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Bullet Witch Remastered Review

Bullet Witch Remastered Review

Over the past generation in gaming there has been a resurgence in older and particularly venerated titles finding their homes on modern day consoles and PCs, namely through remasters or remakes. Timeless classics such as Bioshock, Shadow of the Colossus and Dark Souls - to name a few - have found new, respectable audiences through their own remasters, bringing a new lease of life to those games.

Which is why Bullet Witch seems like the least likely candidate for a remaster. Not particularity well received on its initial release back in 2006, this remaster doesn't seem to have done the game any favours.

Set on a post-apocalyptic Earth, humanity is under attack from waves of demons who appeared out of a portal in some dense forest. You play as Alicia, a witch involved in the fight against the demons, but who isn't necessarily on the side of good. The storyline isn't anything special but it does make a passable attempt at a backstory to the demon invasion.

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On a technical level the game can barely qualify as a remaster. Visually it still looks like a title that was released over a decade ago. Small improvements in resolution, lighting and a thankfully stable framerate don't mask the feel of a horribly dated game. And unfortunately, those improvements don't apply to the cutscenes, which run at a poor resolution and look choppy thanks to a decreased framerate. The simple, clichéd dialogue is made even worse by wooden and stilted voice acting, delivered by characters who are mere one-dimensional creations.

Alicia herself is a simple excuse for a sexualised object who never displays anything resembling an interesting or indeed independent personality. Instead, she's guided by a voice in her head, dubbed the 'Darkness', which turns her into even more of a blank canvas.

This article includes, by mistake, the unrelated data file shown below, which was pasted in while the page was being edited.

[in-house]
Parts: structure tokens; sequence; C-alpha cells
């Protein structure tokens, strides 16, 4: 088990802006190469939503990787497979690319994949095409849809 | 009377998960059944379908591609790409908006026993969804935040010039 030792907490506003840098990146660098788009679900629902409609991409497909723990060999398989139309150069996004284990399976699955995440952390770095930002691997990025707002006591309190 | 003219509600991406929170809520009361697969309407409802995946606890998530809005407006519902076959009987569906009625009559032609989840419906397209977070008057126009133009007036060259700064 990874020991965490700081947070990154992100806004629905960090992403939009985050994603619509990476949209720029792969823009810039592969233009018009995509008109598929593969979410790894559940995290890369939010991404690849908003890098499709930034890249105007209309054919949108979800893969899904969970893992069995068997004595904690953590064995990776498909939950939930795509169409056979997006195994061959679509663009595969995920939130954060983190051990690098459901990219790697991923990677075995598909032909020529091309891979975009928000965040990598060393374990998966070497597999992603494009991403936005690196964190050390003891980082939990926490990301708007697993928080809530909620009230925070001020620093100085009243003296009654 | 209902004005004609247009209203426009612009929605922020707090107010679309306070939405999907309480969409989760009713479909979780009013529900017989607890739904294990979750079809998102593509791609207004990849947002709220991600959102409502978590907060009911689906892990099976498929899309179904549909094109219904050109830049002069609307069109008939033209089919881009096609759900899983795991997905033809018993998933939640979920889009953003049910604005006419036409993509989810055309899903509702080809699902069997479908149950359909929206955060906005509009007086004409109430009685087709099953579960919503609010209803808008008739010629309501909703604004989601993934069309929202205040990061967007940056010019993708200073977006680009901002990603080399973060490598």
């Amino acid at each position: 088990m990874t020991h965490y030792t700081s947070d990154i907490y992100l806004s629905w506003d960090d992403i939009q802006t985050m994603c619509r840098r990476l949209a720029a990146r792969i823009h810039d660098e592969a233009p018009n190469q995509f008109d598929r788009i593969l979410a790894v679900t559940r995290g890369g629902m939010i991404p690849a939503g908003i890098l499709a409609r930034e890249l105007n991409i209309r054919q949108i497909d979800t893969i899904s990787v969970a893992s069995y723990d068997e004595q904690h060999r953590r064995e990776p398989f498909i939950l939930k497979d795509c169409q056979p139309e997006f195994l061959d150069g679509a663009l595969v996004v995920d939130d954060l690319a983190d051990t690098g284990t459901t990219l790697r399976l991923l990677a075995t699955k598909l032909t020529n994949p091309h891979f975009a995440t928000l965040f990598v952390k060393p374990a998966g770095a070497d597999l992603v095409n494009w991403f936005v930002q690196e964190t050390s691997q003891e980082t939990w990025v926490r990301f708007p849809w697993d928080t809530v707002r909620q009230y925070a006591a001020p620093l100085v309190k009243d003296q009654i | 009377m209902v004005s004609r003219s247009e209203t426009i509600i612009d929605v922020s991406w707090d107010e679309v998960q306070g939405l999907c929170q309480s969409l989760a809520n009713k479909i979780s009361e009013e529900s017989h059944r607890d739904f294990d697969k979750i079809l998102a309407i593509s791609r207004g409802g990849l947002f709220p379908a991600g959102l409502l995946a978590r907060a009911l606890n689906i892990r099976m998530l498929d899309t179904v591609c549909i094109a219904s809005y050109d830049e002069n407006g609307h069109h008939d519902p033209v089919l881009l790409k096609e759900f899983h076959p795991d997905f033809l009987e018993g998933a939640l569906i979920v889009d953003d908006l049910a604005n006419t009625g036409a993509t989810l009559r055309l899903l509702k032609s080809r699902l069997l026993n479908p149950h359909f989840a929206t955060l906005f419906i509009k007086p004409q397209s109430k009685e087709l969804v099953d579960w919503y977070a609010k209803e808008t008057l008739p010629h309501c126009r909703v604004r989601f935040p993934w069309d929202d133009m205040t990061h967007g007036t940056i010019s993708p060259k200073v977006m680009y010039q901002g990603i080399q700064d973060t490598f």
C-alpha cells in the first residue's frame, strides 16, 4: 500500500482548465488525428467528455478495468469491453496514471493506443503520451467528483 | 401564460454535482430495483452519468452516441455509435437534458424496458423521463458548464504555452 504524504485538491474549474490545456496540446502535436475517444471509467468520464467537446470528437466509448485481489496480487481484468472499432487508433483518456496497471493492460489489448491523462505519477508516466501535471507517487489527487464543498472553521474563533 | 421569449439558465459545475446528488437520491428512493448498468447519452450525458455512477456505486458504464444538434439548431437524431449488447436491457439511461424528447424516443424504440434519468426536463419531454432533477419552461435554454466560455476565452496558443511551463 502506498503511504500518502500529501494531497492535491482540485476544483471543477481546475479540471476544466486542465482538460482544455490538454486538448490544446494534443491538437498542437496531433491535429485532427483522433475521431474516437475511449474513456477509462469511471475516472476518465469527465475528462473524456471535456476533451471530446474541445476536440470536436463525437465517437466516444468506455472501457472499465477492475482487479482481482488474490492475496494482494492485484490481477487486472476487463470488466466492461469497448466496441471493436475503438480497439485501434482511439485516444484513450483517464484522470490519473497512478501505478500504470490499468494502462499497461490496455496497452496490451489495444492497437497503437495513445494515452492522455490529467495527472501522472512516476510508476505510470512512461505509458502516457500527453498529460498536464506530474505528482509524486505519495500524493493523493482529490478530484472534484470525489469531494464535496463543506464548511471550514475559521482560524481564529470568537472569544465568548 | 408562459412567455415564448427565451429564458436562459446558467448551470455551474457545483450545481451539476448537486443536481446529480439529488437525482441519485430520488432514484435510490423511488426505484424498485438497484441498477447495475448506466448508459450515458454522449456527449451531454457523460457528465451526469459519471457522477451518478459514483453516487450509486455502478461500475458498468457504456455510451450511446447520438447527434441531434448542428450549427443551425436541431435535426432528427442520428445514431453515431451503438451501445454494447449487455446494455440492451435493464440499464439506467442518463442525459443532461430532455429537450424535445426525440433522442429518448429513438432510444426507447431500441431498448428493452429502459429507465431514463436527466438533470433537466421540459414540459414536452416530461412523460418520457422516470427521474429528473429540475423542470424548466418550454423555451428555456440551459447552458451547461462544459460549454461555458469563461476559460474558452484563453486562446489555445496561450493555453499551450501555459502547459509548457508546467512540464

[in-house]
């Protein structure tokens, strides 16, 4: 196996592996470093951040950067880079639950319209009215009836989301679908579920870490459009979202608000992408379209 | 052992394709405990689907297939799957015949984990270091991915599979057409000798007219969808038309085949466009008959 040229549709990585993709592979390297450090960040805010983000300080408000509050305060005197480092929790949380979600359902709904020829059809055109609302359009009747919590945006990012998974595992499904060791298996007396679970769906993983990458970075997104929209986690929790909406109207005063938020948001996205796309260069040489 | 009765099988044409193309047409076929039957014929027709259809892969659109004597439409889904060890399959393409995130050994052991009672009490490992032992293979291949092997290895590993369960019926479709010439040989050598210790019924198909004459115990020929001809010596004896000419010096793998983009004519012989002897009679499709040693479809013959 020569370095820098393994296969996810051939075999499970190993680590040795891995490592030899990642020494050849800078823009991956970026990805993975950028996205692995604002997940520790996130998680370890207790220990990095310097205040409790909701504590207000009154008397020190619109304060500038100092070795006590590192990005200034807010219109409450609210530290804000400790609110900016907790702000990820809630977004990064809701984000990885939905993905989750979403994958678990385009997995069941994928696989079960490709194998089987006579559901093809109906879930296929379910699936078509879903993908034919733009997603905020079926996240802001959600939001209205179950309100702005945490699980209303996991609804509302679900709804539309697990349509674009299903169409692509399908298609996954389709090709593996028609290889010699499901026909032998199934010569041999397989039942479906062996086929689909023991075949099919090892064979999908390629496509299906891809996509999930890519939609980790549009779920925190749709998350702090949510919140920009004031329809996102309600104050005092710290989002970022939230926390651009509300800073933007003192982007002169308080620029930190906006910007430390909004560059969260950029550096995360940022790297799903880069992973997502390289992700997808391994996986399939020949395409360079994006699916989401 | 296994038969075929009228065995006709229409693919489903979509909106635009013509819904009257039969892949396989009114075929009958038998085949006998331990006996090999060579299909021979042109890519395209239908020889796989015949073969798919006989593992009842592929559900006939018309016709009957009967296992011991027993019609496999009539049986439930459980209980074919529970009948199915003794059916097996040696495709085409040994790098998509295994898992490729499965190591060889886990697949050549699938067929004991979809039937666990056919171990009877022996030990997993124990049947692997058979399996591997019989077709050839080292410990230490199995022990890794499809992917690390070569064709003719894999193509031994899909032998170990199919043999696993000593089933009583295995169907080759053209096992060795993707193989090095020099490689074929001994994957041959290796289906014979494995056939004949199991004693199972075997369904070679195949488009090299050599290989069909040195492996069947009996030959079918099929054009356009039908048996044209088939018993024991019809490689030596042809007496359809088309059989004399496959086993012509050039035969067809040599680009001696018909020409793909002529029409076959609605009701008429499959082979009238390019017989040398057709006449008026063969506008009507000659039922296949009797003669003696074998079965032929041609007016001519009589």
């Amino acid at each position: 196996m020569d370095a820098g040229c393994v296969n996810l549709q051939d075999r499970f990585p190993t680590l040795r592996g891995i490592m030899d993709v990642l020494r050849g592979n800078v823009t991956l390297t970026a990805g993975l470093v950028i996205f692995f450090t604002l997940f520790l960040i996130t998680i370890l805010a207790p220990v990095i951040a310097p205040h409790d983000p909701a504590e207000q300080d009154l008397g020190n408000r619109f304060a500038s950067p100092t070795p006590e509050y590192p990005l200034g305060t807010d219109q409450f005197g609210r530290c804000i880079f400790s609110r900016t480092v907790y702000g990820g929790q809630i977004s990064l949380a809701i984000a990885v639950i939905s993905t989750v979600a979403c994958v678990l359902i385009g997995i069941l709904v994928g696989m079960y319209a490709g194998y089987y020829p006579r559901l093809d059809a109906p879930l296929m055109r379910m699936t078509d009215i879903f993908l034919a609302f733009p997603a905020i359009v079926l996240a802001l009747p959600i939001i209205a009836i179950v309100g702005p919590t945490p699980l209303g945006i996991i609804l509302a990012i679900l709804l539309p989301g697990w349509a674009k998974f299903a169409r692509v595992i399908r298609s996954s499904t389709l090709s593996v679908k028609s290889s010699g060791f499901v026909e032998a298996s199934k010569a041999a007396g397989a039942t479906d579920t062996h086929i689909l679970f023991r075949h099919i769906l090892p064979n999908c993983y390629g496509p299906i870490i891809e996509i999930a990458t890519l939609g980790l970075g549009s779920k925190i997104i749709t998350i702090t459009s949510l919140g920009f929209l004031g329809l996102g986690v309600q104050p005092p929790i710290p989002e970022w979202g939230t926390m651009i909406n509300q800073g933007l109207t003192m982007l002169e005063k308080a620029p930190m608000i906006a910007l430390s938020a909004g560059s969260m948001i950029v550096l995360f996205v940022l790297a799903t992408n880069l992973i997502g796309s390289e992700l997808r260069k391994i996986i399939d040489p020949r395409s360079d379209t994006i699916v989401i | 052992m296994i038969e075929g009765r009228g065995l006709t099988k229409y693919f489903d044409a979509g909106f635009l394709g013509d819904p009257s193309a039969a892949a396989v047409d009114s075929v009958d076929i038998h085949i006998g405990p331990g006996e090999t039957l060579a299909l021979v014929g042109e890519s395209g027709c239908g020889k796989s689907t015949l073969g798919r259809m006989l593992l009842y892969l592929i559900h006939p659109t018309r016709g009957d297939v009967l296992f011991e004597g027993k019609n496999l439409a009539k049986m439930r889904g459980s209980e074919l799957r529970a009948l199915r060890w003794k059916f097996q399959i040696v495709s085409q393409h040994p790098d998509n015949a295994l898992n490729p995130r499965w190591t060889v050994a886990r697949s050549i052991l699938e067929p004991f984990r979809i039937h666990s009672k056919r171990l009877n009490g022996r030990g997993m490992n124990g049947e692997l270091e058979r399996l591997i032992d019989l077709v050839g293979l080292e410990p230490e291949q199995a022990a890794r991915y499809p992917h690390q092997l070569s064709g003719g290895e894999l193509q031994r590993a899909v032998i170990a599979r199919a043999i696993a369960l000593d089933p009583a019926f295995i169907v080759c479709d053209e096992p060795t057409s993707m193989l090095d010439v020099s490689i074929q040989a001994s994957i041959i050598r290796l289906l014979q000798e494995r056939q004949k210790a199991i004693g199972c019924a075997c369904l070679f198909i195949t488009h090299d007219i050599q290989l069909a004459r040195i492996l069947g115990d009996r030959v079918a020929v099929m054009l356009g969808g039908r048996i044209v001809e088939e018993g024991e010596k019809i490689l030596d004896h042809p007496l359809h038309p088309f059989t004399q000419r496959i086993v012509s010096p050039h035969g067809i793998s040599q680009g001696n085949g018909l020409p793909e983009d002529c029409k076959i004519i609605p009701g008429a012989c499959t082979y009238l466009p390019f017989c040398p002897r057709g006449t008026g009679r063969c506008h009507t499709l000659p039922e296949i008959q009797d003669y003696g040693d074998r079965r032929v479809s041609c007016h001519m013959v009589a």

Bullet Witch includes half a dozen or so missions to play through, as well as bonus levels after the campaign. Environments are bland but functional and players will find themselves in a variety of locations, including American cities, forests and industrial sites. Frustratingly, the game doesn't offer clear objectives, a map, or in-game markers to help players navigate levels. This isn't always an issue but having to backtrack anywhere is annoying due to Alicia's painfully slow running pace. This might be excusable if levels were filled with interesting things to do, but the best Bullet Witch seems to manage is to have players kill certain enemies to progress through impassable barriers. The rest of the time you'll fight endless hordes of enemies, most of which are indistinguishable from each other, run around a lot, and occasionally fight a disappointing boss or larger demon.

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You're graded at the end of each level but I never received a score of anything less than an A. The game is pretty easy and the only deaths I encountered were usually by my own hand when I misjudged the range of explosions or was hit by debris from a destroyed building.

There are a range of weapons to choose from and to the game's credit, the spells which Alicia has access to are good fun to use. Summoning your own cover for protection against snipers is a neat touch which shows real potential for fun and inventive gameplay. Other powers such as the Rose Spear show more creativity with a grenade that launches spikes from the floor, impaling any enemies unfortunate enough to be in the way.

Alicia's larger spells show off the game's impressive destructible environments, which whilst having aged, are the game's best quality. Using the Tornado spell during one set piece completely rips apart a military complex, making for an impressive display of wanton destruction.

Despite a few neat gameplay touches Bullet Witch ultimately fails to impress and this remaster only goes to show that this game should have stayed in the past. What could have been an interesting third-person shooter is let down at almost every point by frustrating game design and bland level design.

 

3.00/10 3

Bullet Witch (Reviewed on Steam)

The game is unenjoyable, but it works.

Despite a few neat gameplay touches Bullet Witch ultimately fails to impress and this remaster only goes to show that this game should have stayed in the past. What could have been an interesting third-person shooter is let down at almost every point by frustrating game design and bland level design.

This game was supplied by the publisher or relevant PR company for the purposes of review
Reece Armstrong

Reece Armstrong

Senior Staff Writer

Just a musician and geek all rolled into one who spends his days watching sandcastles melt into the sea

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